Applications: The Stickiness Factor

Applications: The Stickiness Factor

Written by Emily Linginfelter, Marketing and Communications Intern

Many of you picture the employers having this grandeur “a-ha!” moment when they stumble upon your amazing resume. One recruiter might even jump onto the desk and begin singing, “There may be something here that wasn’t there before,” from Disney’s Beauty and the Beast.

Unfortunately, most job searches do not begin as glamorous fairy tales. (Darn that Gaston and his brawns.) Organizations, school districts, businesses and research institutes review hundreds of applications. After that, just ONE person is hired for a position. Below are two  keys to making YOUR application unique and memorable.

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                Before we jump into details, remember that there are many styles and formats for job applications. Every industry- such as education, media or health – may require different content for the cover letters, resumes, portfolios or interviews. For instance, education recruiters may look for qualitative examples (i.e., unique lesson plans) while media recruiters may look for quantitative examples (i.e., increases in audience exposure) for an entry-level position. Schedule an appointment with one of our career coaches to learn more about the basic formats and recommended information for applications in your industry.

The following sections provide advice to add a little flourish to your resumes and interviews. Once again, these are simply suggestions. Your application materials can be written or spoken in a different way that’s unique to your preferences!

Interviews (1)

This is a super easy tip- Take full ownership for the skills and outcomes you’ve achieved through previous experiences!  Students commonly copy and paste old job descriptions and assume they fulfill the bullet point requirements for resumes (I’ve been guilty of this, too!). This strategy, however, leaves many gaps and questions about your experience with that role. One of my professors once had a great analogy; consider job descriptions as the skeletons and your accomplishments as the flesh of resumes. In other words, bring life to your resumes by providing distinct examples that paint a picture of your work ethics. Xavier Career Coach Andrea Mersmann also recommends having experiences organized by order of importance.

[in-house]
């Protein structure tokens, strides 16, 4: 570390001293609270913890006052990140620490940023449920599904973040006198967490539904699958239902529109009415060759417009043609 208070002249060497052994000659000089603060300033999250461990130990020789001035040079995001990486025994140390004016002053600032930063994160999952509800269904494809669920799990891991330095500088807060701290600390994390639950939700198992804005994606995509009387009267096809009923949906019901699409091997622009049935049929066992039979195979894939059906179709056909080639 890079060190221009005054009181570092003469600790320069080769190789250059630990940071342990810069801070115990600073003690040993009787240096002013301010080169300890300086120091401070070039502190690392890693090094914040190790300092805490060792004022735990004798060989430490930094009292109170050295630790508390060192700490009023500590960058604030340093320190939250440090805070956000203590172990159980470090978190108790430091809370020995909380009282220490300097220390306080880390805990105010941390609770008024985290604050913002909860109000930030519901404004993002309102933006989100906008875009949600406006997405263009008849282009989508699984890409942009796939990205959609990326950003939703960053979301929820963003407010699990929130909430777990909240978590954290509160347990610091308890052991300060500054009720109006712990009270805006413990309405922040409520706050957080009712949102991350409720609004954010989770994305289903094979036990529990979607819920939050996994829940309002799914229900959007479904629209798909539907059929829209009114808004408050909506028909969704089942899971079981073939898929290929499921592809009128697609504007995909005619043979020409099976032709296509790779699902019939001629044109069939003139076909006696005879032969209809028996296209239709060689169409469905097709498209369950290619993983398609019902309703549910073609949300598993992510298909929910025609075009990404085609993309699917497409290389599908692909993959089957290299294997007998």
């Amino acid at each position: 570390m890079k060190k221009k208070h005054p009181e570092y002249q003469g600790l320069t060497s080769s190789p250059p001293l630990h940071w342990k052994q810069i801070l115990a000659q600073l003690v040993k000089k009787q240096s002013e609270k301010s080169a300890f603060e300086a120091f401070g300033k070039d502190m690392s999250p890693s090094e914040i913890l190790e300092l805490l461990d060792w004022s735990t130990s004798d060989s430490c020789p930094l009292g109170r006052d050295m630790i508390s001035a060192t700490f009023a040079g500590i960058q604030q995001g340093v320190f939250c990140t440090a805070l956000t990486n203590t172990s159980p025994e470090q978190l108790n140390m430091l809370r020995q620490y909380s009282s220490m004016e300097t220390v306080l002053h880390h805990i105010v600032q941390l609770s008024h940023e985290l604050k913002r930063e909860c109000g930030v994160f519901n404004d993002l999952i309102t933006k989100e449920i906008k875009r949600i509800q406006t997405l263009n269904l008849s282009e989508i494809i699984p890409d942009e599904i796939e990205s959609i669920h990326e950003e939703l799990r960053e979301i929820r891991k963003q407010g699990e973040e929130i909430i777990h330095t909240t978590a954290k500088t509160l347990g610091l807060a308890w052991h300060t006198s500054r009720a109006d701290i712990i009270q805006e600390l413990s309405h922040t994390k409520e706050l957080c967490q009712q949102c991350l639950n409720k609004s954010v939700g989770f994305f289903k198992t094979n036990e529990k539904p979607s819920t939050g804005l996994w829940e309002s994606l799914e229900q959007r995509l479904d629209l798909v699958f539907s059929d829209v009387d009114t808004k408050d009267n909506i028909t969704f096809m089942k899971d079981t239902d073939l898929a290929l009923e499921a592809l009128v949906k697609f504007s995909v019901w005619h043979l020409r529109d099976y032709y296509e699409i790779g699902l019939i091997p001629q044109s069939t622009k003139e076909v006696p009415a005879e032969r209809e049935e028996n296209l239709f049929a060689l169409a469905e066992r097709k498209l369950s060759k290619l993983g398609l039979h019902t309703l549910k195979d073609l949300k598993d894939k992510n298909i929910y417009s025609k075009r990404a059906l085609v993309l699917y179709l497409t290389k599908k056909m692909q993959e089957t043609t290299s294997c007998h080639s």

As a guiding point, answer these questions for each experience:

  • Who? – Who was involved with the project?
  • What? – What was the task?
  • When? – How long did it take?
  • Where? – Where did the task take place?
  • Why? – What was the purpose?
  • How? – Were specific tools or skills used?
  • How many? – Quantify!

 

Lesson 1: Specify your experiences

 Interviews

The next step is interview preparation. Most people assume the 45-minute meeting is entirely focused on them, the interviewees. Au contraire! Don’t think of the process as an interrogation, but rather a conversation for both parties to know each other. Definitely anticipate those common interview questions, such as “What are three personal weaknesses?” or “Tell me about yourself.” Use the following STAR technique and corresponding questions to draft responses:

career-storytelling

Moreover, time should be allocated to researching the employer. Step beyond the website’s “About Us” page and audit social media accounts or media coverage (e.g., read newspaper articles or blog mentions). Explore the education industry by learning about recent trends and competitors. This step not only produces an extra boost of confidence, but the interviewee can also engage in an intelligent conversation that places the employer into broader context. In summation, those who strategically redirect attention away from themselves and toward the company demonstrate genuine interest in the position.

Interested in learning more about interviews? Read pages 23 – 30 in the Xavier CDO Job & Internship Search Guide.

Lesson 2: Place conversations into context

Interviews (2)

Key ideas:

  1. Specify your experiences
  2. Place conversations into context

For more career-building advice, follow us on Twitter and Facebook. Rather meet one-on-one with a professional? Visit us during our walk-in hours or schedule a 60-minute appointment with a career coach. We are always here to cheer for Y-O-U!

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